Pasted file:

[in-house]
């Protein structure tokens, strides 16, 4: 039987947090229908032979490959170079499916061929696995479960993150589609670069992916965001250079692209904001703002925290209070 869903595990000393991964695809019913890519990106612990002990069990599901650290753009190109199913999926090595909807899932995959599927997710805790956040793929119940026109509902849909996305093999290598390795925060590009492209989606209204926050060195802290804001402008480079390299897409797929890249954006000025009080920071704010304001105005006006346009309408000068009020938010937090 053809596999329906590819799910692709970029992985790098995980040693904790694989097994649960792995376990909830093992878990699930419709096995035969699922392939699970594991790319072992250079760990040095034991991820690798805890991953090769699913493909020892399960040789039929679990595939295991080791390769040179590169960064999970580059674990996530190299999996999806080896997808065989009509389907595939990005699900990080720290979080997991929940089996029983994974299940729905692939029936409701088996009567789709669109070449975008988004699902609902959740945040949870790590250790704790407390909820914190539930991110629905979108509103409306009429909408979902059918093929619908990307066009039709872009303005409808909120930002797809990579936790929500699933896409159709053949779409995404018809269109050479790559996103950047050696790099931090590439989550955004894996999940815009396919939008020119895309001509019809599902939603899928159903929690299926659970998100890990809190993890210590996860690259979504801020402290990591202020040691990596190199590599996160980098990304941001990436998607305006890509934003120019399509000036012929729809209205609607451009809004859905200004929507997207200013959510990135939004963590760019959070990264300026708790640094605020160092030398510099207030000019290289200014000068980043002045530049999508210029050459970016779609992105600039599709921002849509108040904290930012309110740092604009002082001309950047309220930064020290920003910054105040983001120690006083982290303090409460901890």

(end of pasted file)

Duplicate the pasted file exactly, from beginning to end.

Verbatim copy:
[in-house]
């Protein structure tokens, strides 16, 4: 039987947090229908032979490959170079499916061929696995479960993150589609670069992916965001250079692209904001703002925290209070 869903595990000393991964695809019913890519990106612990002990069990599901650290753009190109199913999926090595909807899932995959599927997710805790956040793929119940026109509902849909996305093999290598390795925060590009492209989606209204926050060195802290804001402008480079390299897409797929890249954006000025009080920071704010304001105005006006346009309408000068009020938010937090 053809596999329906590819799910692709970029992985790098995980040693904790694989097994649960792995376990909830093992878990699930419709096995035969699922392939699970594991790319072992250079760990040095034991991820690798805890991953090769699913493909020892399960040789039929679990595939295991080791390769040179590169960064999970580059674990996530190299999996999806080896997808065989009509389907595939990005699900990080720290979080997991929940089996029983994974299940729905692939029936409701088996009567789709669109070449975008988004699902609902959740945040949870790590250790704790407390909820914190539930991110629905979108509103409306009429909408979902059918093929619908990307066009039709872009303005409808909120930002797809990579936790929500699933896409159709053949779409995404018809269109050479790559996103950047050696790099931090590439989550955004894996999940815009396919939008020119895309001509019809599902939603899928159903929690299926659970998100890990809190993890210590996860690259979504801020402290990591202020040691990596190199590599996160980098990304941001990436998607305006890509934003120019399509000036012929729809209205609607451009809004859905200004929507997207200013959510990135939004963590760019959070990264300026708790640094605020160092030398510099207030000019290289200014000068980043002045530049999508210029050459970016779609992105600039599709921002849509108040904290930012309110740092604009002082001309950047309220930064020290920003910054105040983001120690006083982290303090409460901890």